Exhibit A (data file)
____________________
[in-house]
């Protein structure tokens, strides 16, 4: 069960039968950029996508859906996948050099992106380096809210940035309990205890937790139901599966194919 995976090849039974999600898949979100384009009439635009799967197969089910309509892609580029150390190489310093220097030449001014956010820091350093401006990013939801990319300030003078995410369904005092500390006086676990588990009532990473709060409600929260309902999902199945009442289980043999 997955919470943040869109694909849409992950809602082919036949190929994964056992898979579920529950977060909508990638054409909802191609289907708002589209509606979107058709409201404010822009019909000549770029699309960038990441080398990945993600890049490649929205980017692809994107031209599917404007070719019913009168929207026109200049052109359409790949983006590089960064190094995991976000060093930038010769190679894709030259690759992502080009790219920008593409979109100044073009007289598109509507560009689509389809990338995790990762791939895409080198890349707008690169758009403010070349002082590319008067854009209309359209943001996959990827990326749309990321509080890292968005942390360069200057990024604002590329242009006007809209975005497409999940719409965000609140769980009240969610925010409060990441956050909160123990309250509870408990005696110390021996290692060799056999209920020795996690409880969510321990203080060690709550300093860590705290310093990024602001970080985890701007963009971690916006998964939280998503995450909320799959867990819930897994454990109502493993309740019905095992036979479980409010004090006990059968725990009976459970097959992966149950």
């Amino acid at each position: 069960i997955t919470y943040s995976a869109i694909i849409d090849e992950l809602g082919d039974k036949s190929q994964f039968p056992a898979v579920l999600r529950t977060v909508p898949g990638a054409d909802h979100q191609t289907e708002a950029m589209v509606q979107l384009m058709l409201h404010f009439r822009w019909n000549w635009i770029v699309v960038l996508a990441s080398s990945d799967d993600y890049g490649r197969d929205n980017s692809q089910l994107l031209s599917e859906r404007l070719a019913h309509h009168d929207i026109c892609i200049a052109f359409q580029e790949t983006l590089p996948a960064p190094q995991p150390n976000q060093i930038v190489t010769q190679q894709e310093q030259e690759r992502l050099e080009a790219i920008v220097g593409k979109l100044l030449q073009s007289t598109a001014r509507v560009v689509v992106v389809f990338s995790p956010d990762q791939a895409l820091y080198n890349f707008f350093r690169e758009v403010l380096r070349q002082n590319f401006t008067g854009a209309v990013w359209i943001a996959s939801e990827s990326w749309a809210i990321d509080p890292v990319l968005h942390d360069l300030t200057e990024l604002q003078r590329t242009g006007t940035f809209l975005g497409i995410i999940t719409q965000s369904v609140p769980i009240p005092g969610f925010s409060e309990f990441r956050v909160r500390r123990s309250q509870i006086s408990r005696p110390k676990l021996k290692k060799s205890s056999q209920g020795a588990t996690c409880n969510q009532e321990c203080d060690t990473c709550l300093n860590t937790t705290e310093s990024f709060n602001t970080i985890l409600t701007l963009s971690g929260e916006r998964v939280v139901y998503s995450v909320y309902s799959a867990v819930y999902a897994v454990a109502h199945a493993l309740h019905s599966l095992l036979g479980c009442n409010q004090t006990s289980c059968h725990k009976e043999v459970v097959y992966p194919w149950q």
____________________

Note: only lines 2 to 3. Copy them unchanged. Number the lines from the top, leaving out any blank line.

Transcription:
């Protein structure tokens, strides 16, 4: 069960039968950029996508859906996948050099992106380096809210940035309990205890937790139901599966194919 995976090849039974999600898949979100384009009439635009799967197969089910309509892609580029150390190489310093220097030449001014956010820091350093401006990013939801990319300030003078995410369904005092500390006086676990588990009532990473709060409600929260309902999902199945009442289980043999 997955919470943040869109694909849409992950809602082919036949190929994964056992898979579920529950977060909508990638054409909802191609289907708002589209509606979107058709409201404010822009019909000549770029699309960038990441080398990945993600890049490649929205980017692809994107031209599917404007070719019913009168929207026109200049052109359409790949983006590089960064190094995991976000060093930038010769190679894709030259690759992502080009790219920008593409979109100044073009007289598109509507560009689509389809990338995790990762791939895409080198890349707008690169758009403010070349002082590319008067854009209309359209943001996959990827990326749309990321509080890292968005942390360069200057990024604002590329242009006007809209975005497409999940719409965000609140769980009240969610925010409060990441956050909160123990309250509870408990005696110390021996290692060799056999209920020795996690409880969510321990203080060690709550300093860590705290310093990024602001970080985890701007963009971690916006998964939280998503995450909320799959867990819930897994454990109502493993309740019905095992036979479980409010004090006990059968725990009976459970097959992966149950």
């Amino acid at each position: 069960i997955t919470y943040s995976a869109i694909i849409d090849e992950l809602g082919d039974k036949s190929q994964f039968p056992a898979v579920l999600r529950t977060v909508p898949g990638a054409d909802h979100q191609t289907e708002a950029m589209v509606q979107l384009m058709l409201h404010f009439r822009w019909n000549w635009i770029v699309v960038l996508a990441s080398s990945d799967d993600y890049g490649r197969d929205n980017s692809q089910l994107l031209s599917e859906r404007l070719a019913h309509h009168d929207i026109c892609i200049a052109f359409q580029e790949t983006l590089p996948a960064p190094q995991p150390n976000q060093i930038v190489t010769q190679q894709e310093q030259e690759r992502l050099e080009a790219i920008v220097g593409k979109l100044l030449q073009s007289t598109a001014r509507v560009v689509v992106v389809f990338s995790p956010d990762q791939a895409l820091y080198n890349f707008f350093r690169e758009v403010l380096r070349q002082n590319f401006t008067g854009a209309v990013w359209i943001a996959s939801e990827s990326w749309a809210i990321d509080p890292v990319l968005h942390d360069l300030t200057e990024l604002q003078r590329t242009g006007t940035f809209l975005g497409i995410i999940t719409q965000s369904v609140p769980i009240p005092g969610f925010s409060e309990f990441r956050v909160r500390r123990s309250q509870i006086s408990r005696p110390k676990l021996k290692k060799s205890s056999q209920g020795a588990t996690c409880n969510q009532e321990c203080d060690t990473c709550l300093n860590t937790t705290e310093s990024f709060n602001t970080i985890l409600t701007l963009s971690g929260e916006r998964v939280v139901y998503s995450v909320y309902s799959a867990v819930y999902a897994v454990a109502h199945a493993l309740h019905s599966l095992l036979g479980c009442n409010q004090t006990s289980c059968h725990k009976e043999v459970v097959y992966p194919w149950q």